Newsagent WH Smith is getting rid of a third of its honesty boxes, saying the British public simply isn't honest enough.
Following the lead of the US, where newspapers are frequently sold from vending machines, the company installed the boxes in around 60 railway stations and airports. In an earlier trial at two locations, the company had found that the honesty boxes shortened queues and increased sales - with no increase in theft.
Now, though, the company is removing a third of the boxes, complaining that customers have been filling them with rubbish, chewing gum and foreign coins instead of the correct money. One sales assistant told the Sunday People: "They are more like dishonesty boxes."
Research shows that there's huge variation in the public response to honesty boxes. In 2006, a team from Newcastle University found that people put in nearly three times as much money for their tea and coffee when the box featured a picture of a pair of eyes, as opposed to a picture of flowers.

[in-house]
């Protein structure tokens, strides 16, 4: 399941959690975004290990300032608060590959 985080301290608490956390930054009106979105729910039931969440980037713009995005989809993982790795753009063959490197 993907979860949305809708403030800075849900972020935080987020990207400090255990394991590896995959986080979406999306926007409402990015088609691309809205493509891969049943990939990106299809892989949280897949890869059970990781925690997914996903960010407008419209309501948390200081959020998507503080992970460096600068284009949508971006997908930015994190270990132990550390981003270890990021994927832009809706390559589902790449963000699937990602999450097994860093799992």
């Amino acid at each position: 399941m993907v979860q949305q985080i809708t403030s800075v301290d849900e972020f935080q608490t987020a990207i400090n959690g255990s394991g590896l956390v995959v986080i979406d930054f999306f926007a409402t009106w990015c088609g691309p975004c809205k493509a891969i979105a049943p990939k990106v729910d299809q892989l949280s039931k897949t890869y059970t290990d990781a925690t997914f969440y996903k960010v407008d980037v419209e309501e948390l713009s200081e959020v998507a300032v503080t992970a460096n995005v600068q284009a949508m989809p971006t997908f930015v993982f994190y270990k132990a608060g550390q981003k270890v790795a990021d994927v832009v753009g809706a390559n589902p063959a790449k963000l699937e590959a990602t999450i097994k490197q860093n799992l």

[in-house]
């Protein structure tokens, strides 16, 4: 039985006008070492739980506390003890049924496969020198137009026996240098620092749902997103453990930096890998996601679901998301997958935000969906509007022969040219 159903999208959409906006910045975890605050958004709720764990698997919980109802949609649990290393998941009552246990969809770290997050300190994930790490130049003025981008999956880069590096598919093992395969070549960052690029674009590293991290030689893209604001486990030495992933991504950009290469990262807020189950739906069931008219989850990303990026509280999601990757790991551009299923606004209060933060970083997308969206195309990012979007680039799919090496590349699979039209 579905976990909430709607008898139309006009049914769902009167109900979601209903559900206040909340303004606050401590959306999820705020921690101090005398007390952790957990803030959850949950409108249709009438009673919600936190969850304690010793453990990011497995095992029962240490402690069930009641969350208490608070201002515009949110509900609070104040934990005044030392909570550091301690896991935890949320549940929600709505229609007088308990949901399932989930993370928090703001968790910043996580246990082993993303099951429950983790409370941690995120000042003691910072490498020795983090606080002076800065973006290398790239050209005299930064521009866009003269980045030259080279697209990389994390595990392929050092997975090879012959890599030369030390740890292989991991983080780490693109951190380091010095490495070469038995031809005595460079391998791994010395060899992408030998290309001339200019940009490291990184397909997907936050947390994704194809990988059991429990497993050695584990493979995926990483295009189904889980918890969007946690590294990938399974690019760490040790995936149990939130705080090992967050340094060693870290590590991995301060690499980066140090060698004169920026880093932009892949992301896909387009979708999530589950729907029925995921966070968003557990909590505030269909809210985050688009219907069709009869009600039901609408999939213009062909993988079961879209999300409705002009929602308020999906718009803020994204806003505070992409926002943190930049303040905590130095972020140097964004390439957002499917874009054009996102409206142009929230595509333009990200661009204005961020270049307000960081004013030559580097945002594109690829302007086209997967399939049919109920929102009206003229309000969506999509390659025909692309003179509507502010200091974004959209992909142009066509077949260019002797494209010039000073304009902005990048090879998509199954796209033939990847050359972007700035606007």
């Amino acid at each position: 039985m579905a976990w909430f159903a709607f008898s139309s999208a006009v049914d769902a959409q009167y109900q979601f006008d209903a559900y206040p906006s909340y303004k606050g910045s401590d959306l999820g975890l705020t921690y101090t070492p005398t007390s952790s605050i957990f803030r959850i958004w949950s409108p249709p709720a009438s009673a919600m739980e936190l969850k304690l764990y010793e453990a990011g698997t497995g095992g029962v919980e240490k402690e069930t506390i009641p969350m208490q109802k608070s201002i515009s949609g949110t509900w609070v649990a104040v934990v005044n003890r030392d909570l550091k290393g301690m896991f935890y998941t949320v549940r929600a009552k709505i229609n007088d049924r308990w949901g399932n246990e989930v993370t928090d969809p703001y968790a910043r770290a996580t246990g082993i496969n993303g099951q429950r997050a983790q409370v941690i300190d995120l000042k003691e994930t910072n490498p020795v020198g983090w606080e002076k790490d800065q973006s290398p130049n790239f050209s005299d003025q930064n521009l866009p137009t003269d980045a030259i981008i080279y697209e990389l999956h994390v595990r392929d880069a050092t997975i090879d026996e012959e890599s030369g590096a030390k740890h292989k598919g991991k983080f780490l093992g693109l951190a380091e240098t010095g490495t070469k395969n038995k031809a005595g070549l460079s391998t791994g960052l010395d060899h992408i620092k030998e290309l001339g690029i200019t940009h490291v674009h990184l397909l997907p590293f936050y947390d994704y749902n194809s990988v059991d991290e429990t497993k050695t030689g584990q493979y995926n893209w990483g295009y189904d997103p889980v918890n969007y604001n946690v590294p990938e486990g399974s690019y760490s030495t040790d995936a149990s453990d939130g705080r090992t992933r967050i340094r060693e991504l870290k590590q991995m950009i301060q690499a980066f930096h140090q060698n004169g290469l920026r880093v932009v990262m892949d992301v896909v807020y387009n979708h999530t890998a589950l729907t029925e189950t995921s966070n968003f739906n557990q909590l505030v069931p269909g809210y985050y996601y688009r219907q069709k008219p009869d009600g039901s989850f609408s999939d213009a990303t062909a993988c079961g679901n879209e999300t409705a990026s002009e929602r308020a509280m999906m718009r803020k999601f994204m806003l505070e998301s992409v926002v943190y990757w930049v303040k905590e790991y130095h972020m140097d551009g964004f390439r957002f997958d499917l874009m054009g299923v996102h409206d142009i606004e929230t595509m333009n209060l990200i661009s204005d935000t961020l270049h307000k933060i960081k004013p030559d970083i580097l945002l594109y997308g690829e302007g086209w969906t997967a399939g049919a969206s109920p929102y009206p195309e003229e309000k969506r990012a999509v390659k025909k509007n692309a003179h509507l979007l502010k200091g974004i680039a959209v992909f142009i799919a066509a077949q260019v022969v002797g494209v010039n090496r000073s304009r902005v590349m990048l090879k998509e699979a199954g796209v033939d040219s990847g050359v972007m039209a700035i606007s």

"I was really surprised by how big the effect was as we were expecting it to be quite subtle, but the statistics show that the eyes had a strong effect on our tea and coffee drinkers," commented lead researcher Dr Melissa Bateson.
Similarly, an experiment carried out for Ikea last year found that people paid 20 percent more for a cuddly toy if they thought they were being watched. Unsurprisingly, people gave more when told that part of the proceeds went to charity; but they were also more generous at the end of the day, paying almost 40 percent more than in the morning.
It's a principle that's been adopted by several police forces, which use cardboard cut-outs of police officers in supermarkets and shopping centres in an effort to cut shoplifting.
WH Smith, too, believes that people may be more honest if they believe they're being watched, and says it is considering reinstating the honesty boxes in "a more visible area of the store".